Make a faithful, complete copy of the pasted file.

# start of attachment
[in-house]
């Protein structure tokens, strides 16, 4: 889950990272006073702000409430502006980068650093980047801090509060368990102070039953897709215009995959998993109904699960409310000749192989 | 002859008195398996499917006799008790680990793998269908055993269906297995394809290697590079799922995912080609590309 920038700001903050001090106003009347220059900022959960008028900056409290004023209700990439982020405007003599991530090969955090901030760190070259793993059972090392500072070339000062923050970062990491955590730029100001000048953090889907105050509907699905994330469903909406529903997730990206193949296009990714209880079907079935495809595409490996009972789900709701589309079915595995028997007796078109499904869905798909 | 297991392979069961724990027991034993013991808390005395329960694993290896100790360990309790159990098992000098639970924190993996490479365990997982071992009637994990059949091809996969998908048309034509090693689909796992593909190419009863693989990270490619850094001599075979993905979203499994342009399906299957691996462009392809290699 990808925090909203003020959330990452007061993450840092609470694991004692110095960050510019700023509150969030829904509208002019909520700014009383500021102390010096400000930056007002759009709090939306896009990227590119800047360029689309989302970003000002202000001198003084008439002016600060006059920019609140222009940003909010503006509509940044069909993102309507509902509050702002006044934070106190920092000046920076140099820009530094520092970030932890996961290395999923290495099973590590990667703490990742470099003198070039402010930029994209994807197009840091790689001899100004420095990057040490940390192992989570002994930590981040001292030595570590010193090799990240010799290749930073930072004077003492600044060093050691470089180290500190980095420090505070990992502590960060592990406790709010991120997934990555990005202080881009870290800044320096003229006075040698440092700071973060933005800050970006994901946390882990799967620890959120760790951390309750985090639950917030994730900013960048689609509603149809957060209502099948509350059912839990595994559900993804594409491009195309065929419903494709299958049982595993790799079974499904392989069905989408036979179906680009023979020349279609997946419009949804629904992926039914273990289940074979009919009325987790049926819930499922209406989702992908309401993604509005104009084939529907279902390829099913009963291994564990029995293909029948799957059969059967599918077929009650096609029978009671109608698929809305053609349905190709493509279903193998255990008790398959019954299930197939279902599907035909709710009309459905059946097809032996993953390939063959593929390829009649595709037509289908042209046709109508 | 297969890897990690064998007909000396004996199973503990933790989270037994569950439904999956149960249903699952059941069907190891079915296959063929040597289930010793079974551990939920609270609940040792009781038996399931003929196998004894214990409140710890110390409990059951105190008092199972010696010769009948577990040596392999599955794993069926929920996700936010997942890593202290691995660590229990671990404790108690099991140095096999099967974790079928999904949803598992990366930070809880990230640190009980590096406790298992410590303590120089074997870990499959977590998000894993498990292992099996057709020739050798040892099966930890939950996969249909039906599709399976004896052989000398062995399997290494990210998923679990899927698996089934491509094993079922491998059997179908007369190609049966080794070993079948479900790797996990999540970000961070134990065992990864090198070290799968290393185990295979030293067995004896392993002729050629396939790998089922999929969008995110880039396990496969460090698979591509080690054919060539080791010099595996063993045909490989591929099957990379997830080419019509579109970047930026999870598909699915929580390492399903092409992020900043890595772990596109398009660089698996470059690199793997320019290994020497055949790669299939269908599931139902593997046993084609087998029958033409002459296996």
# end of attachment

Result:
[in-house]
């Protein structure tokens, strides 16, 4: 889950990272006073702000409430502006980068650093980047801090509060368990102070039953897709215009995959998993109904699960409310000749192989 | 002859008195398996499917006799008790680990793998269908055993269906297995394809290697590079799922995912080609590309 920038700001903050001090106003009347220059900022959960008028900056409290004023209700990439982020405007003599991530090969955090901030760190070259793993059972090392500072070339000062923050970062990491955590730029100001000048953090889907105050509907699905994330469903909406529903997730990206193949296009990714209880079907079935495809595409490996009972789900709701589309079915595995028997007796078109499904869905798909 | 297991392979069961724990027991034993013991808390005395329960694993290896100790360990309790159990098992000098639970924190993996490479365990997982071992009637994990059949091809996969998908048309034509090693689909796992593909190419009863693989990270490619850094001599075979993905979203499994342009399906299957691996462009392809290699 990808925090909203003020959330990452007061993450840092609470694991004692110095960050510019700023509150969030829904509208002019909520700014009383500021102390010096400000930056007002759009709090939306896009990227590119800047360029689309989302970003000002202000001198003084008439002016600060006059920019609140222009940003909010503006509509940044069909993102309507509902509050702002006044934070106190920092000046920076140099820009530094520092970030932890996961290395999923290495099973590590990667703490990742470099003198070039402010930029994209994807197009840091790689001899100004420095990057040490940390192992989570002994930590981040001292030595570590010193090799990240010799290749930073930072004077003492600044060093050691470089180290500190980095420090505070990992502590960060592990406790709010991120997934990555990005202080881009870290800044320096003229006075040698440092700071973060933005800050970006994901946390882990799967620890959120760790951390309750985090639950917030994730900013960048689609509603149809957060209502099948509350059912839990595994559900993804594409491009195309065929419903494709299958049982595993790799079974499904392989069905989408036979179906680009023979020349279609997946419009949804629904992926039914273990289940074979009919009325987790049926819930499922209406989702992908309401993604509005104009084939529907279902390829099913009963291994564990029995293909029948799957059969059967599918077929009650096609029978009671109608698929809305053609349905190709493509279903193998255990008790398959019954299930197939279902599907035909709710009309459905059946097809032996993953390939063959593929390829009649595709037509289908042209046709109508 | 297969890897990690064998007909000396004996199973503990933790989270037994569950439904999956149960249903699952059941069907190891079915296959063929040597289930010793079974551990939920609270609940040792009781038996399931003929196998004894214990409140710890110390409990059951105190008092199972010696010769009948577990040596392999599955794993069926929920996700936010997942890593202290691995660590229990671990404790108690099991140095096999099967974790079928999904949803598992990366930070809880990230640190009980590096406790298992410590303590120089074997870990499959977590998000894993498990292992099996057709020739050798040892099966930890939950996969249909039906599709399976004896052989000398062995399997290494990210998923679990899927698996089934491509094993079922491998059997179908007369190609049966080794070993079948479900790797996990999540970000961070134990065992990864090198070290799968290393185990295979030293067995004896392993002729050629396939790998089922999929969008995110880039396990496969460090698979591509080690054919060539080791010099595996063993045909490989591929099957990379997830080419019509579109970047930026999870598909699915929580390492399903092409992020900043890595772990596109398009660089698996470059690199793997320019290994020497055949790669299939269908599931139902593997046993084609087998029958033409002459296996």